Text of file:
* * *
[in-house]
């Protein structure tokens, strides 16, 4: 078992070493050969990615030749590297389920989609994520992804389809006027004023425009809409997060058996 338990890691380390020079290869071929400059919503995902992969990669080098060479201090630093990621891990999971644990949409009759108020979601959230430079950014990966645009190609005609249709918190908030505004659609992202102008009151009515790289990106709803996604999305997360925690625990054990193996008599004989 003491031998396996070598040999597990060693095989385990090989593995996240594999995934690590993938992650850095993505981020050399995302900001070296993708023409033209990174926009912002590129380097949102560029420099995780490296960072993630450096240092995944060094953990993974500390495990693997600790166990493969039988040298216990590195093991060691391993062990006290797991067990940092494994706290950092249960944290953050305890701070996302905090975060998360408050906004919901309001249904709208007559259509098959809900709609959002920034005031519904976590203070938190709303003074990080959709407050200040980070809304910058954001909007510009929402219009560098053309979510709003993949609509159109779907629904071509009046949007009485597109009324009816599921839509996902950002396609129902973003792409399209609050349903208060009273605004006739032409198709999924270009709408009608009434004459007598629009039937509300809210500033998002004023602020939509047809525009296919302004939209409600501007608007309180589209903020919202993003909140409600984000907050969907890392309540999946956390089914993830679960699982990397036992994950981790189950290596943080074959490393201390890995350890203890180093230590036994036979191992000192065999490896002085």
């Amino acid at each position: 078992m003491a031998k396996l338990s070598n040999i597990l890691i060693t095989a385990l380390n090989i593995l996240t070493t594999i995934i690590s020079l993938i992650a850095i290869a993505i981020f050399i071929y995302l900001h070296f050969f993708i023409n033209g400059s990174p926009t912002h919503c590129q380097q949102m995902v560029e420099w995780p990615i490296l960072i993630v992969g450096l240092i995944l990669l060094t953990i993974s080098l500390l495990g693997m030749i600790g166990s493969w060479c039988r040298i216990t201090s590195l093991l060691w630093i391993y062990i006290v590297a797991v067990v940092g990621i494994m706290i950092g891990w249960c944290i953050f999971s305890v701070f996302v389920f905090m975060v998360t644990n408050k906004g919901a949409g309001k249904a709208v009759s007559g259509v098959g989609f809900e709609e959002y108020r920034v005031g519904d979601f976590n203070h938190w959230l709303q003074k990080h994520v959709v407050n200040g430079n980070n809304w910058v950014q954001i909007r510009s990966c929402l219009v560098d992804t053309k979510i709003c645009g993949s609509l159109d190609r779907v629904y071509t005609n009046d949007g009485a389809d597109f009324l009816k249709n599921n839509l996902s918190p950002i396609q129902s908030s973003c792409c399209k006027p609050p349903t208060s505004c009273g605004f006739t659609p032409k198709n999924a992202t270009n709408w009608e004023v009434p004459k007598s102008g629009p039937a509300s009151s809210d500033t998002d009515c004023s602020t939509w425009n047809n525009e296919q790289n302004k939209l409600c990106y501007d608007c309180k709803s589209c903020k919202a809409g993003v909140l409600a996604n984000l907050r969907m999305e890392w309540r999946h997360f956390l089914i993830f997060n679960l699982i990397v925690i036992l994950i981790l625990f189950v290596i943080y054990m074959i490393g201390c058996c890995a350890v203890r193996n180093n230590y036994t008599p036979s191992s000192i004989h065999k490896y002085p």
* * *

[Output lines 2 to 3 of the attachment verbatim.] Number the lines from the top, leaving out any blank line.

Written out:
């Protein structure tokens, strides 16, 4: 078992070493050969990615030749590297389920989609994520992804389809006027004023425009809409997060058996 338990890691380390020079290869071929400059919503995902992969990669080098060479201090630093990621891990999971644990949409009759108020979601959230430079950014990966645009190609005609249709918190908030505004659609992202102008009151009515790289990106709803996604999305997360925690625990054990193996008599004989 003491031998396996070598040999597990060693095989385990090989593995996240594999995934690590993938992650850095993505981020050399995302900001070296993708023409033209990174926009912002590129380097949102560029420099995780490296960072993630450096240092995944060094953990993974500390495990693997600790166990493969039988040298216990590195093991060691391993062990006290797991067990940092494994706290950092249960944290953050305890701070996302905090975060998360408050906004919901309001249904709208007559259509098959809900709609959002920034005031519904976590203070938190709303003074990080959709407050200040980070809304910058954001909007510009929402219009560098053309979510709003993949609509159109779907629904071509009046949007009485597109009324009816599921839509996902950002396609129902973003792409399209609050349903208060009273605004006739032409198709999924270009709408009608009434004459007598629009039937509300809210500033998002004023602020939509047809525009296919302004939209409600501007608007309180589209903020919202993003909140409600984000907050969907890392309540999946956390089914993830679960699982990397036992994950981790189950290596943080074959490393201390890995350890203890180093230590036994036979191992000192065999490896002085």
């Amino acid at each position: 078992m003491a031998k396996l338990s070598n040999i597990l890691i060693t095989a385990l380390n090989i593995l996240t070493t594999i995934i690590s020079l993938i992650a850095i290869a993505i981020f050399i071929y995302l900001h070296f050969f993708i023409n033209g400059s990174p926009t912002h919503c590129q380097q949102m995902v560029e420099w995780p990615i490296l960072i993630v992969g450096l240092i995944l990669l060094t953990i993974s080098l500390l495990g693997m030749i600790g166990s493969w060479c039988r040298i216990t201090s590195l093991l060691w630093i391993y062990i006290v590297a797991v067990v940092g990621i494994m706290i950092g891990w249960c944290i953050f999971s305890v701070f996302v389920f905090m975060v998360t644990n408050k906004g919901a949409g309001k249904a709208v009759s007559g259509v098959g989609f809900e709609e959002y108020r920034v005031g519904d979601f976590n203070h938190w959230l709303q003074k990080h994520v959709v407050n200040g430079n980070n809304w910058v950014q954001i909007r510009s990966c929402l219009v560098d992804t053309k979510i709003c645009g993949s609509l159109d190609r779907v629904y071509t005609n009046d949007g009485a389809d597109f009324l009816k249709n599921n839509l996902s918190p950002i396609q129902s908030s973003c792409c399209k006027p609050p349903t208060s505004c009273g605004f006739t659609p032409k198709n999924a992202t270009n709408w009608e004023v009434p004459k007598s102008g629009p039937a509300s009151s809210d500033t998002d009515c004023s602020t939509w425009n047809n525009e296919q790289n302004k939209l409600c990106y501007d608007c309180k709803s589209c903020k919202a809409g993003v909140l409600a996604n984000l907050r969907m999305e890392w309540r999946h997360f956390l089914i993830f997060n679960l699982i990397v925690i036992l994950i981790l625990f189950v290596i943080y054990m074959i490393g201390c058996c890995a350890v203890r193996n180093n230590y036994t008599p036979s191992s000192i004989h065999k490896y002085p």